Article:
wrong or inappropriate mode shall be dismissed.25
Thus, the alternative petition filed in the CA, being an inappropriate mode of appeal, should have been dismissed outright by the CA.

G.R. No. 132848-49

June 26, 2001

PHILROCK, INC., petitioner,


vs.
CONSTRUCTION INDUSTRY ARBITRATION COMMISSION and Spouses VICENTE and NELIA
CID,respondents.

Facts: "On September 14, 1992, the Cid spouses, filed a Complaint for damages against Philrock and
seven of its officers and engineers with the Regional Trial Court of Quezon City, Branch 82.
"On December 7, 1993, the initial trial date, the trial court issued an Order dismissing the case and
referring the same to the CIAC because the Cid spouses and Philrock had filed an Agreement to
Arbitrate with the CIAC.
"Thereafter, preliminary conferences were held among the parties and their appointed arbitrators. At
these conferences, disagreements arose as to whether moral and exemplary damages and tort
should be included as an issue along with breach of contract, and whether the seven officers and
engineers of Philrock who are not parties to the Agreement to Arbitrate should be included in the
arbitration proceedings. No common ground could be reached by the parties, hence, on April 2, 1994,
both the Cid spouses and Philrock requested that the case be remanded to the trial court.

"The Cid spouses then filed with said Branch of the Regional Trial Court of Quezon City a Motion To
Set Case for Hearing which motion was opposed by Philrock.
"On June 13, 1995, the trial court declared that it no longer had jurisdiction over the case and
ordered the records of the case to be remanded anew to the CIAC for arbitral proceedings.
"On September 12, 1995, [P]etitioner Philrock filed its Motion to Dismiss, alleging therein that the
CIAC had lost jurisdiction to hear the arbitration case due to the parties' withdrawal of their consent
to arbitrate. The motion was denied by x x x CIAC per Order dated September 22, 1995. On
November 8, public respondent ordered the parties to appear before it on November 28, 1995 for the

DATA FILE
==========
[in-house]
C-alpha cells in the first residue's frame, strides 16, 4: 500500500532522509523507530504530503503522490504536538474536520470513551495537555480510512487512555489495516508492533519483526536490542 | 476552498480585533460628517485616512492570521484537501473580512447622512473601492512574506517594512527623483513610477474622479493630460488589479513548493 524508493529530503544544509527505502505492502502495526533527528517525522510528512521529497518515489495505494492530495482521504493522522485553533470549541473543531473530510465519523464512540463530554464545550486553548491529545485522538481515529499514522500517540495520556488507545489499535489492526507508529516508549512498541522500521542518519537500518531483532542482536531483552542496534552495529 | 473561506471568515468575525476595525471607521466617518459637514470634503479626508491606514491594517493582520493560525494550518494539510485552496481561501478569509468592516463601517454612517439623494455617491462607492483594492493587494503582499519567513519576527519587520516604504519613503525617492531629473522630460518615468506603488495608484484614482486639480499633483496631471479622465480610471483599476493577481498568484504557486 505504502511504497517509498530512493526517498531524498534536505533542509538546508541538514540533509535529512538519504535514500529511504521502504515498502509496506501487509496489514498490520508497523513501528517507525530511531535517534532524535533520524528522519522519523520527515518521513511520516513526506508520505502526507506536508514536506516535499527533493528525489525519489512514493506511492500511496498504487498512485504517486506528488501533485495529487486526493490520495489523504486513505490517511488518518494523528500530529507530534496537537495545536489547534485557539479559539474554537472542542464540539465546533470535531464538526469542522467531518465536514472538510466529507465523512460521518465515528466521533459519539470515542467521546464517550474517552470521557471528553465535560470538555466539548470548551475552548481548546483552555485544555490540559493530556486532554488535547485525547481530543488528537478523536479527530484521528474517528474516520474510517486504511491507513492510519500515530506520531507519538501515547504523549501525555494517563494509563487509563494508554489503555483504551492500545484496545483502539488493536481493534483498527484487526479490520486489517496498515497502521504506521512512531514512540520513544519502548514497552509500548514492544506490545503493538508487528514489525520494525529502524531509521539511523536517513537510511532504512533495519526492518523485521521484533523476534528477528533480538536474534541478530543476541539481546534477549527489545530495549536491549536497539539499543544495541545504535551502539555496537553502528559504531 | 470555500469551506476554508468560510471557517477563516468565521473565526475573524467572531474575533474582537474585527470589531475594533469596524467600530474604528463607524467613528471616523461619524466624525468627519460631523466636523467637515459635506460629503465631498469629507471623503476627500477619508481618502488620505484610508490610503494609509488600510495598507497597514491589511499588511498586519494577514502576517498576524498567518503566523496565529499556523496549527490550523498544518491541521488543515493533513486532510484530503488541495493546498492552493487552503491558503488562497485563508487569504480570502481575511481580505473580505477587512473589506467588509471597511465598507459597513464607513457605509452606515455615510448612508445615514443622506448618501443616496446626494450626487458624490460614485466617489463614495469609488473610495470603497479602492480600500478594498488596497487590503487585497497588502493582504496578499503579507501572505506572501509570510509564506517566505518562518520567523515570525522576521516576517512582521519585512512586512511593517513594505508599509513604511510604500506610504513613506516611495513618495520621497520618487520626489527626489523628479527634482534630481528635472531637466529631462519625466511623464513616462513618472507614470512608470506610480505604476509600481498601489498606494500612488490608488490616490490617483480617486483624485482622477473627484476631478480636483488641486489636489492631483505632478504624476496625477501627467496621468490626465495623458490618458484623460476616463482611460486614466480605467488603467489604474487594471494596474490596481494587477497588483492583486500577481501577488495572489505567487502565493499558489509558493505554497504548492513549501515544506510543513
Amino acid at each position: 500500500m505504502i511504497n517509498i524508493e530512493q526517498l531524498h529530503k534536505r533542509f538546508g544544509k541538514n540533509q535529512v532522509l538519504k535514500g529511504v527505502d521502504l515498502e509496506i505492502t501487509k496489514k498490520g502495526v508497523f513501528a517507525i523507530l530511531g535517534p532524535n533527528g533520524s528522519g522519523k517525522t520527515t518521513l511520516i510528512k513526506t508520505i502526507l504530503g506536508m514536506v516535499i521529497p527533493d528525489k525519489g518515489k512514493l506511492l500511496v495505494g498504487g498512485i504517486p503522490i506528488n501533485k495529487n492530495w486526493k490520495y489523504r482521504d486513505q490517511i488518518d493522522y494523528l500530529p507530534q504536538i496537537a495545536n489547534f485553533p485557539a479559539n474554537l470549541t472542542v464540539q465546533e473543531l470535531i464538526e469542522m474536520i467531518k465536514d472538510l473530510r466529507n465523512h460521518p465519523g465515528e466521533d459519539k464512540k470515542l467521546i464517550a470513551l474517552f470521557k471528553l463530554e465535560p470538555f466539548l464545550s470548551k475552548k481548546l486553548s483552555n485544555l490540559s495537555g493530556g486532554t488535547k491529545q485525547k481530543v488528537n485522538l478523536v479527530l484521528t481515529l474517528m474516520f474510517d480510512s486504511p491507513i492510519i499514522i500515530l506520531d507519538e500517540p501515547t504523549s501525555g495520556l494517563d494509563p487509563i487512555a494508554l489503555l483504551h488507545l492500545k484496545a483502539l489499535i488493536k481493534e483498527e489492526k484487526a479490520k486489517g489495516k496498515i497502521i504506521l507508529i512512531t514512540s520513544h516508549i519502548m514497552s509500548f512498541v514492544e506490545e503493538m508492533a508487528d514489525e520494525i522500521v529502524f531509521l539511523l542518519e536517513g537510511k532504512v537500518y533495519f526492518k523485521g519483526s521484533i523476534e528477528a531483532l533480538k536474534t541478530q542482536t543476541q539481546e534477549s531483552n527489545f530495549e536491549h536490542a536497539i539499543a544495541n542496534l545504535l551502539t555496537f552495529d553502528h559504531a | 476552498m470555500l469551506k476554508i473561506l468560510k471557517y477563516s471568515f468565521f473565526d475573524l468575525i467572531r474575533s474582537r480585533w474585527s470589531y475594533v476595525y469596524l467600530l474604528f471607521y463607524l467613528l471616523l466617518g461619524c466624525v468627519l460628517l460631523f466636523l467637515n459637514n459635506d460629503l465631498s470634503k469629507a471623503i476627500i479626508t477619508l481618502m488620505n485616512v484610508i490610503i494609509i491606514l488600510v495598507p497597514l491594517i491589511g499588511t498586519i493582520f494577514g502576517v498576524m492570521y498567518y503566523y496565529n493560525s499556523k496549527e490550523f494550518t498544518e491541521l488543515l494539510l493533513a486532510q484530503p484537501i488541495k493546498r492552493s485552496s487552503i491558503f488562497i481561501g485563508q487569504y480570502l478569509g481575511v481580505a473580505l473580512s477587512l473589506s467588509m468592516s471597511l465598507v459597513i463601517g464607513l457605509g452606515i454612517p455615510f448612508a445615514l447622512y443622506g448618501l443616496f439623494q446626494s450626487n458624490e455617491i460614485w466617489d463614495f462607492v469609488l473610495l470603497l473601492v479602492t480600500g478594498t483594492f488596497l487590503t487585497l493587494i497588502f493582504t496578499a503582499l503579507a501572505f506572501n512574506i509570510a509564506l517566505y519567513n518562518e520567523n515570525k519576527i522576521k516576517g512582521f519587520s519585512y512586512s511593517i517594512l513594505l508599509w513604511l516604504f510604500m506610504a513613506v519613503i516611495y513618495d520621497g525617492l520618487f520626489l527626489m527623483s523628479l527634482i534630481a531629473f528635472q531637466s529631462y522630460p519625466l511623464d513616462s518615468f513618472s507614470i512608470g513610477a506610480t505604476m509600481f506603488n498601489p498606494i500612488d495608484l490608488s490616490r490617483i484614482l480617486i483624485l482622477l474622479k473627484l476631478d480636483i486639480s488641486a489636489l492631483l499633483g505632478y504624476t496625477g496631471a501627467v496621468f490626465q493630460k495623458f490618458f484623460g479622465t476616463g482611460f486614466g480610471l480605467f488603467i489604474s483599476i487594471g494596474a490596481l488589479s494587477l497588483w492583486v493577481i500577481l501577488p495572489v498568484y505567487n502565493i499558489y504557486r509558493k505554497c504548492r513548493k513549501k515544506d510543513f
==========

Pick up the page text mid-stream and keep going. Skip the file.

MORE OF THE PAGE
continuation of the arbitral proceedings, and on February 7, 1996, public respondent directed
[P]etitioner Philrock to set two hearing dates in the month of February to present its evidence and to
pay all fees assessed by it, otherwise x x x Philrock would be deemed to have waived its right to
present evidence.
"Hence, petitioner instituted the petition for certiorari but while said petition was pending, the CIAC
rendered its Decision
Before the CA, petitioner filed a Petition for Review, contesting the jurisdiction of the CIAC and
assailing the propriety of the monetary awards in favor of respondent spouses.

Issue:
Whether or not the CIAC could take jurisdiction over the case of Respondent Cid spouses against
Petitioner Philrock after the case had been dismissed by both the RTC and the CIAC.

Held:

Yes. The CIAC could take jurisdiction over the case of Respondent Cid spouses against Petitioner
Philrock after the case had been dismissed by both the RTC and the CIAC.
Section 4 of Executive Order 1008 expressly vests in the CIAC original and exclusive jurisdiction over
disputes arising from or connected with construction contracts entered into by parties that have
agreed to submit their dispute to voluntary arbitration. 8
In the case at bar, the parties submitted themselves to the jurisdiction of the Commission by virtue
of their Agreement to Arbitrate dated November 24, 1993. Signatories to the Agreement were Atty.
Ismael J. Andres and Perry Y. Uy (president of Philippine Rock Products, Inc.) for petitioner, and Nelia
G. Cid and Atty. Esteban A. Bautista for respondent spouses. 9

Therefore, submitting themselves to the jurisdiction of the Commission, the CIAC could take
jurisdiction over the case of Respondent Cid spouses against Petitioner Philrock after the case had
been dismissed by both the RTC and the CIA .